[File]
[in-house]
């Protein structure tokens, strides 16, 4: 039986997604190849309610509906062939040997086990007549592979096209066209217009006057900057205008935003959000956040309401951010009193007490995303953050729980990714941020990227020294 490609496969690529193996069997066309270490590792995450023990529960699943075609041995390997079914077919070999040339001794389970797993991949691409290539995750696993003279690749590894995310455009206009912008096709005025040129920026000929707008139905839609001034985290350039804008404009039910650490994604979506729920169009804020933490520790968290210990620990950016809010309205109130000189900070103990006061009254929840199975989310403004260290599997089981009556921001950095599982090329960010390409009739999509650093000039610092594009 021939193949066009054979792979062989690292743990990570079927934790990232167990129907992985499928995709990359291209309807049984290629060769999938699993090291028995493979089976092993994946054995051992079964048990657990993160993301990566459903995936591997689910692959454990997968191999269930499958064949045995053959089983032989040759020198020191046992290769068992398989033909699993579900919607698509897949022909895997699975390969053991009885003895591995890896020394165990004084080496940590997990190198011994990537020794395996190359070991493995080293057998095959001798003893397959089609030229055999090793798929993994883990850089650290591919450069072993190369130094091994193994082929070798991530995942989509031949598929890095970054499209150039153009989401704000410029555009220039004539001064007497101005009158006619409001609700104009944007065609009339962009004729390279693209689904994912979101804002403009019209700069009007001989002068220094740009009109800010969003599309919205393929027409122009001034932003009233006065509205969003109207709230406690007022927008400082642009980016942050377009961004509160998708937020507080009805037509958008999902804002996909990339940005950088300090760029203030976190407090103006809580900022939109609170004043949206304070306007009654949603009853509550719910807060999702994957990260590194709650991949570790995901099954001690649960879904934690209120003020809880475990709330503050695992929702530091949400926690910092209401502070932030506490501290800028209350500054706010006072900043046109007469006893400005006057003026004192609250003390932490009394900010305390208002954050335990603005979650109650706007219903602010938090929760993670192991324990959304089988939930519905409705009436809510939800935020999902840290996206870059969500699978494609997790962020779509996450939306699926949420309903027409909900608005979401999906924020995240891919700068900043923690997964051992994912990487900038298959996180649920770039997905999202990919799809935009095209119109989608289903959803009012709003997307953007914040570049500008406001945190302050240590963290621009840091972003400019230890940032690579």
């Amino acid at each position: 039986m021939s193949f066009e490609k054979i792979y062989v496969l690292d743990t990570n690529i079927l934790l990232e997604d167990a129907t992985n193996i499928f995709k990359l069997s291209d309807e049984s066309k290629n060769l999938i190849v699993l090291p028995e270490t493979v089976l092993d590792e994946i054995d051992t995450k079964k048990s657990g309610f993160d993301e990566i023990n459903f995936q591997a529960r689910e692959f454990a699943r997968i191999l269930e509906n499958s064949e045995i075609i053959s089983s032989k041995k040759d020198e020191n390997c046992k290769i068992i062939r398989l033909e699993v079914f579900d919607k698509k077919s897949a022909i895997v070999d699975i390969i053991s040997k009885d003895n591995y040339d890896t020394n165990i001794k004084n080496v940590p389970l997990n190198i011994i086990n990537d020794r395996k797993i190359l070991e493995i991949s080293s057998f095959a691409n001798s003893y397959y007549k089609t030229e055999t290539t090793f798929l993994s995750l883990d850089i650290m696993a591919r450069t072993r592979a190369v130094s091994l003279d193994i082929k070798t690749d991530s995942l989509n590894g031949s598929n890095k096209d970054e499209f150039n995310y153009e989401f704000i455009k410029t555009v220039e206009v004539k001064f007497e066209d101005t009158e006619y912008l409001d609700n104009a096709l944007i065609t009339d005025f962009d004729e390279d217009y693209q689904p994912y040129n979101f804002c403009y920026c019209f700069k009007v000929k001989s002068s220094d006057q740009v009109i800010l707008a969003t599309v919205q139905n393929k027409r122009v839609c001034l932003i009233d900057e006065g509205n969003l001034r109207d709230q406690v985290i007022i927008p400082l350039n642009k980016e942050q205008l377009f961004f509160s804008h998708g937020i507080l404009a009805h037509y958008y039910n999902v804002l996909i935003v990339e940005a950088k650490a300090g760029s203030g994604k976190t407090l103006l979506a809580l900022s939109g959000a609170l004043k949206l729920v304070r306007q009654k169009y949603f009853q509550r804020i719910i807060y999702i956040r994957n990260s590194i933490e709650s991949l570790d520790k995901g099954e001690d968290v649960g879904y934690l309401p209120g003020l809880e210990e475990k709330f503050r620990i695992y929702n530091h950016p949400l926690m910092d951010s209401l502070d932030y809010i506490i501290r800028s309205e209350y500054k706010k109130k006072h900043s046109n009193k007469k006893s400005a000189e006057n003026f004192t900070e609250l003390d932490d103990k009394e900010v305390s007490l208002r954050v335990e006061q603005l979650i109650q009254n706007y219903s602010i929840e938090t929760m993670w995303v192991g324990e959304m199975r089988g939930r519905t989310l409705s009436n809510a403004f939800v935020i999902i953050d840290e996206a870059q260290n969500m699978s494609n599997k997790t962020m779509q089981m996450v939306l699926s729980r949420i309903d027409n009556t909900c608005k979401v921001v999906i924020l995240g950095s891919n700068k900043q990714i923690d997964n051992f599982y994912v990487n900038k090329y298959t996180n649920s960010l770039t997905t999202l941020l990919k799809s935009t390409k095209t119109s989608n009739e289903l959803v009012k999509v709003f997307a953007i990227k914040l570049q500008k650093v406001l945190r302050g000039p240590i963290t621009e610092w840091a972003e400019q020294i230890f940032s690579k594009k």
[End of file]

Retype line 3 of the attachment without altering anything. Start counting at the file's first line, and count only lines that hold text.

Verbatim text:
């Amino acid at each position: 039986m021939s193949f066009e490609k054979i792979y062989v496969l690292d743990t990570n690529i079927l934790l990232e997604d167990a129907t992985n193996i499928f995709k990359l069997s291209d309807e049984s066309k290629n060769l999938i190849v699993l090291p028995e270490t493979v089976l092993d590792e994946i054995d051992t995450k079964k048990s657990g309610f993160d993301e990566i023990n459903f995936q591997a529960r689910e692959f454990a699943r997968i191999l269930e509906n499958s064949e045995i075609i053959s089983s032989k041995k040759d020198e020191n390997c046992k290769i068992i062939r398989l033909e699993v079914f579900d919607k698509k077919s897949a022909i895997v070999d699975i390969i053991s040997k009885d003895n591995y040339d890896t020394n165990i001794k004084n080496v940590p389970l997990n190198i011994i086990n990537d020794r395996k797993i190359l070991e493995i991949s080293s057998f095959a691409n001798s003893y397959y007549k089609t030229e055999t290539t090793f798929l993994s995750l883990d850089i650290m696993a591919r450069t072993r592979a190369v130094s091994l003279d193994i082929k070798t690749d991530s995942l989509n590894g031949s598929n890095k096209d970054e499209f150039n995310y153009e989401f704000i455009k410029t555009v220039e206009v004539k001064f007497e066209d101005t009158e006619y912008l409001d609700n104009a096709l944007i065609t009339d005025f962009d004729e390279d217009y693209q689904p994912y040129n979101f804002c403009y920026c019209f700069k009007v000929k001989s002068s220094d006057q740009v009109i800010l707008a969003t599309v919205q139905n393929k027409r122009v839609c001034l932003i009233d900057e006065g509205n969003l001034r109207d709230q406690v985290i007022i927008p400082l350039n642009k980016e942050q205008l377009f961004f509160s804008h998708g937020i507080l404009a009805h037509y958008y039910n999902v804002l996909i935003v990339e940005a950088k650490a300090g760029s203030g994604k976190t407090l103006l979506a809580l900022s939109g959000a609170l004043k949206l729920v304070r306007q009654k169009y949603f009853q509550r804020i719910i807060y999702i956040r994957n990260s590194i933490e709650s991949l570790d520790k995901g099954e001690d968290v649960g879904y934690l309401p209120g003020l809880e210990e475990k709330f503050r620990i695992y929702n530091h950016p949400l926690m910092d951010s209401l502070d932030y809010i506490i501290r800028s309205e209350y500054k706010k109130k006072h900043s046109n009193k007469k006893s400005a000189e006057n003026f004192t900070e609250l003390d932490d103990k009394e900010v305390s007490l208002r954050v335990e006061q603005l979650i109650q009254n706007y219903s602010i929840e938090t929760m993670w995303v192991g324990e959304m199975r089988g939930r519905t989310l409705s009436n809510a403004f939800v935020i999902i953050d840290e996206a870059q260290n969500m699978s494609n599997k997790t962020m779509q089981m996450v939306l699926s729980r949420i309903d027409n009556t909900c608005k979401v921001v999906i924020l995240g950095s891919n700068k900043q990714i923690d997964n051992f599982y994912v990487n900038k090329y298959t996180n649920s960010l770039t997905t999202l941020l990919k799809s935009t390409k095209t119109s989608n009739e289903l959803v009012k999509v709003f997307a953007i990227k914040l570049q500008k650093v406001l945190r302050g000039p240590i963290t621009e610092w840091a972003e400019q020294i230890f940032s690579k594009k």